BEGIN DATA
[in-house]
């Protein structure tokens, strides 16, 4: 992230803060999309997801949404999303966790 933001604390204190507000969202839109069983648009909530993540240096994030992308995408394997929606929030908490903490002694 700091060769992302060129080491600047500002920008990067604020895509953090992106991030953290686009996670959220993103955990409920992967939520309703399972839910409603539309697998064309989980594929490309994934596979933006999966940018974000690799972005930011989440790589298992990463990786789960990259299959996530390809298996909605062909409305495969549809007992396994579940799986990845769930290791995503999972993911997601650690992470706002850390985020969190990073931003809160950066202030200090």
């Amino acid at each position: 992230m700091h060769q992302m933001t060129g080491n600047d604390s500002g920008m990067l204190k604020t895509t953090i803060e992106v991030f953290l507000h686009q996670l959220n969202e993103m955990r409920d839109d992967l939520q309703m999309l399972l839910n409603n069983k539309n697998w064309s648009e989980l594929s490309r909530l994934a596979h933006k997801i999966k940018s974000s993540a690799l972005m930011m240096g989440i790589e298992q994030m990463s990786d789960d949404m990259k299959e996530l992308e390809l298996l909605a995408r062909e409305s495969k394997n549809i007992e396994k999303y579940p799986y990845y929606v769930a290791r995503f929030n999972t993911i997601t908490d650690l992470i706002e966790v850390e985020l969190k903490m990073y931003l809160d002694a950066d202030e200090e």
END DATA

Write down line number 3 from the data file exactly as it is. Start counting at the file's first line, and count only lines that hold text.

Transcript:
């Amino acid at each position: 992230m700091h060769q992302m933001t060129g080491n600047d604390s500002g920008m990067l204190k604020t895509t953090i803060e992106v991030f953290l507000h686009q996670l959220n969202e993103m955990r409920d839109d992967l939520q309703m999309l399972l839910n409603n069983k539309n697998w064309s648009e989980l594929s490309r909530l994934a596979h933006k997801i999966k940018s974000s993540a690799l972005m930011m240096g989440i790589e298992q994030m990463s990786d789960d949404m990259k299959e996530l992308e390809l298996l909605a995408r062909e409305s495969k394997n549809i007992e396994k999303y579940p799986y990845y929606v769930a290791r995503f929030n999972t993911i997601t908490d650690l992470i706002e966790v850390e985020l969190k903490m990073y931003l809160d002694a950066d202030e200090e």